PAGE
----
In Search of Smallies Brainerd Dispatch Article

James Lindner (left), executive director of Lindner Media Productions, holds a 20-inch Lake Mille Lacs Smallmouth Bass while hosting Staff Sgt. Dave Angell of the Minnesota National Guard and David Munsinger, Air Force veteran, last Friday during the fifth annual Trolling for the Troops tournament. The Camp Ripley event pairs 30 soldiers and 30 veterans with 30 professional guides for a day of fishing on the Mississippi River or an area lake. (Brainerd Dispatch/ Steve Kohls) Gallery and Video

Jimmy Lindner rolled into the Garrison access on Lake Mille Lacs Friday and took one look at the white caps."We have a pretty substantial wind event here," he said. "Let's head to the other side of the lake."

In Jimmy's vehicle were Minnesota National Guardsman Sgt. Dave Angell and Air Force Veteran David Munsinger, both chosen to spend a day on the lake fishing with Lindner, executive director of Lindner Media Productions.

This was the 5th Annual Trolling for the Troops event, which is headquartered at Camp Ripley near Little Falls and pairs 30 active duty soldiers and 30 veterans with 30 professional anglers who fish the Mississippi River or area lakes.

After finding protected water, the anglers were offshore searching for the target species - "bronzebacks, "smallies" or, for the layman, Smallmouth Bass.They are fun to catch and the big ones often go airborne before being boated.

Angell said he loves to fish his small metro lake near his home in Maple Grove, but Smallmouth Bass have never been his focus. He had only caught one bass in his life, and that was a Largemouth Bass.

This was different, he said - they were targeting Smallmouth Bass on Mille Lacs with Lindner.

In the other seat was Munsinger, of Park Rapids, an Air Force vet who suffered a stroke 15 years ago, which caused paralysis in the right side of his body. He was using his M-Pow-R electric fishing reel.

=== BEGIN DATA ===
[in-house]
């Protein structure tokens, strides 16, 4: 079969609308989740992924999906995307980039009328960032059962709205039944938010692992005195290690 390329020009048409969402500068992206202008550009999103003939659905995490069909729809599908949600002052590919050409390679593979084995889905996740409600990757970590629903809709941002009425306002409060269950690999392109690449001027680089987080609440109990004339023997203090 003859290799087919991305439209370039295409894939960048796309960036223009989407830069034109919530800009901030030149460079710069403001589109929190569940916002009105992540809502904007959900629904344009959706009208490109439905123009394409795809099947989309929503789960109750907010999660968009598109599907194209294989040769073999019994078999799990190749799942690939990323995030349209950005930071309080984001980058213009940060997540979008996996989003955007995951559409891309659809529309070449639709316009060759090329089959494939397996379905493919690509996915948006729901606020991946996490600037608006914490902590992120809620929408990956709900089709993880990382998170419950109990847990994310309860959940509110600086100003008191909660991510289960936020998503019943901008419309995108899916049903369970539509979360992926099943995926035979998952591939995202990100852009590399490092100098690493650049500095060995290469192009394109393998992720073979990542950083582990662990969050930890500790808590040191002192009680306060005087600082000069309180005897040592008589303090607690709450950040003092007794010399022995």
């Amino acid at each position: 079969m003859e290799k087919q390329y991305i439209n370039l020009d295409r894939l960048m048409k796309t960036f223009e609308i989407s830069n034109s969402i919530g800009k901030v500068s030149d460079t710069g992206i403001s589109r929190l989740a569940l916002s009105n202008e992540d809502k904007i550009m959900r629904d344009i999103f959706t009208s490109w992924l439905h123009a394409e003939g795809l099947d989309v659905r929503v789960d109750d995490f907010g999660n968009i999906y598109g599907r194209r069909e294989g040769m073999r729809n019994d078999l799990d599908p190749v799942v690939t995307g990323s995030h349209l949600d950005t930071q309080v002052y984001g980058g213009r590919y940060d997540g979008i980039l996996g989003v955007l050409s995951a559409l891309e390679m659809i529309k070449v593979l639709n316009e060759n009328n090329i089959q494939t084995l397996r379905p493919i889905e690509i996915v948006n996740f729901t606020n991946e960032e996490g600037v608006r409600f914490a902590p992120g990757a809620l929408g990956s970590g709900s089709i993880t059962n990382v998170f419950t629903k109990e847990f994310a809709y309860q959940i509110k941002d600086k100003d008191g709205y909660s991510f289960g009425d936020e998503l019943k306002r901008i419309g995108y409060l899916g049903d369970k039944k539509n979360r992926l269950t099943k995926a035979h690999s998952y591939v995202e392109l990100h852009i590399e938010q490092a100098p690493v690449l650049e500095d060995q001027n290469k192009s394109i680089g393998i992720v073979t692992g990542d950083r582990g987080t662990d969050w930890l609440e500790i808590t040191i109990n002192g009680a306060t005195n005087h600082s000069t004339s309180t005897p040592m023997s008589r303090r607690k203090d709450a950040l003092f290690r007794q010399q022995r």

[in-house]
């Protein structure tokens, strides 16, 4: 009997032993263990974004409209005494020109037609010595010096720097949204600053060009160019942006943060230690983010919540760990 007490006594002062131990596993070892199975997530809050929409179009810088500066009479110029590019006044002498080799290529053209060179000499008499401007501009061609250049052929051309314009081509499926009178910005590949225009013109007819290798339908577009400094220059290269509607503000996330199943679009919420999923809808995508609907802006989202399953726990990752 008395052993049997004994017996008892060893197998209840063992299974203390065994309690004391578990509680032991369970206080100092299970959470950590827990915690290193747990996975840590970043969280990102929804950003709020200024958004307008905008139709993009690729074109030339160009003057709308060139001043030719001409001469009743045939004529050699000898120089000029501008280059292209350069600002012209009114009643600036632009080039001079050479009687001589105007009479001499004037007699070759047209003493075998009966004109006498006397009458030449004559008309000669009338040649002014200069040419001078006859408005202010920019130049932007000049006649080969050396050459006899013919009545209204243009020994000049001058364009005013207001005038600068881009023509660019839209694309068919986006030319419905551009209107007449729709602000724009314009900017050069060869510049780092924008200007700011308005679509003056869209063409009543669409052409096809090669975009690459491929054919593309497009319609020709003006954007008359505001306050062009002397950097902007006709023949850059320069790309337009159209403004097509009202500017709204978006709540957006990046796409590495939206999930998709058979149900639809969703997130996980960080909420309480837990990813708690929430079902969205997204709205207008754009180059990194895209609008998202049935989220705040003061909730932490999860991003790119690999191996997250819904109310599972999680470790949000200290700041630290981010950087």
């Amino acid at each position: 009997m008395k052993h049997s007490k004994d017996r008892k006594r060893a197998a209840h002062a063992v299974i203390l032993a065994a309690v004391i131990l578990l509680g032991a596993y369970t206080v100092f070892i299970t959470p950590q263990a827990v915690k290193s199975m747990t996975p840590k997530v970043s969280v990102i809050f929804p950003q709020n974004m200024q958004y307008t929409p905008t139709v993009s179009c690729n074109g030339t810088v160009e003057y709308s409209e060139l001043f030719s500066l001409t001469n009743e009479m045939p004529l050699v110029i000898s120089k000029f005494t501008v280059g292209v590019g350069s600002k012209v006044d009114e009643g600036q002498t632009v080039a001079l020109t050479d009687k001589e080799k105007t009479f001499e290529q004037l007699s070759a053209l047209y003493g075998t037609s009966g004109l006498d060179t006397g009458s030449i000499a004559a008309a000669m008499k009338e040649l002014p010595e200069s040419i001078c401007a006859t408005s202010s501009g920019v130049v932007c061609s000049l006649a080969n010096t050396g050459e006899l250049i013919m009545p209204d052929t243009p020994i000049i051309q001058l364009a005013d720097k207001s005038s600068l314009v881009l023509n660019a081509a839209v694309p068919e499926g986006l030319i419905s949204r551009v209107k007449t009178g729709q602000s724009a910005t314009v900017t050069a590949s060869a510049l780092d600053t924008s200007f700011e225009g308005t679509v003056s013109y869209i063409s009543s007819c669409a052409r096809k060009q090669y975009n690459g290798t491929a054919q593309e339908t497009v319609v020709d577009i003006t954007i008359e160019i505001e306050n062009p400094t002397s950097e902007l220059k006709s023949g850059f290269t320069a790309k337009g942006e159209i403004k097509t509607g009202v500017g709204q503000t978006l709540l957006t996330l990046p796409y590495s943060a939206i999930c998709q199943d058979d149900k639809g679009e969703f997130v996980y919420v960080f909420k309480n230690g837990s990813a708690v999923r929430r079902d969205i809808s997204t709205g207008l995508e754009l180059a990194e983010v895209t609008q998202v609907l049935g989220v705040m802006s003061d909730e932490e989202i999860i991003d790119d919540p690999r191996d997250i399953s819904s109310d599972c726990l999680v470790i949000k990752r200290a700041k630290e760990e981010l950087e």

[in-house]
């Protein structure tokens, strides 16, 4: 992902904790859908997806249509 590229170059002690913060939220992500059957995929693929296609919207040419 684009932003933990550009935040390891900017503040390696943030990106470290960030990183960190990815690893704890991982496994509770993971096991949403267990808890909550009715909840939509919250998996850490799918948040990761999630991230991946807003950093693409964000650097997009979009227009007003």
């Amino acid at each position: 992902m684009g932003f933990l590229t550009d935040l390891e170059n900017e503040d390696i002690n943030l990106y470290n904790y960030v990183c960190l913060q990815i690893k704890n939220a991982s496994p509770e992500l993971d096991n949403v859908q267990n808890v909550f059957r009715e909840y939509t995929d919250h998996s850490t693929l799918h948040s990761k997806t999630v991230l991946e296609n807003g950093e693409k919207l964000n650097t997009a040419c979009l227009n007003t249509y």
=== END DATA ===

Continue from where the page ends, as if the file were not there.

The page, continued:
Lindner plied his boat into about 10 feet of Mille Lacs water and looked for boulders and humps that might hold smallies.

"The bite was hot last week, but this week I think they are going to be little finicky," Lindner said.

The threesome tossed everything from top water Rapalas, wacky worms, offset rigs with a split shot on the bottom, until finally Lindner tossed a bright pink Rapala just to shock them.

Adjust, Adjust, Adjust. Change depth and lures, reel in slow and fast. Try to find the edges and the corners and what are they feeding on after spawning.The bite started soft and then things changed.

First, a Mille Lacs walleye that had to be put back because of the slot limit.

Angell's heart was breaking as Lindner tossed the big walleye back.

All of a sudden Munsinger's M-Pow-R reel whined. Then Lindner's went, and also Angell's.

Jimmy found the secret in the structure. The "smallies" were on.

The first one was close to 20 inches. Then came a second fish, and a third, and so on. All the fish were in the 17 to 21-inch range.

"All big giants," Lindner said. "They are cookie cutter giants."

Pass after pass over the boulders and edges, the trio caught big smallies until they lost count. All the fish went back into the lake, but the laughter and jokes continued throughout the day.

"What time is it?" Lindner asked. "It's 2 o'clock. We have lots of time. Let's keep fishing.

"I forgot we are parked on the other side of the lake and it's long way to Camp Ripley. How about a few more casts?"

According to Staff Sgt. Timothy Krouth, with the Camp Ripley Visitors Bureau,129 people went fishing, including guides, veterans and soldiers.

"The water on Mille Lacs was a little rough but the fishing was outstanding and the company was great," Krouth said.

Steve Kohls

I started my career in photography after graduation from Moorhead State College with photography positions at the Daily News in Wahpeton, ND. , Country Echo in Pequot Lakes,The Journal in New Ulm and settling at the Brainerd Dispatch in 1975. I have been teaching fine art black and white and color photography at Central Lakes College for the past 15 years. Currently I have been teaching Underwater Photography for Central Lakes College and the Minnesota School of Diving for the past 7 years. From May to November you can find me at the Mineland Recreation Area either scuba diving and photographing the fish or enjoying the beauty of our area’s newest lakes.

(218) 855-5870

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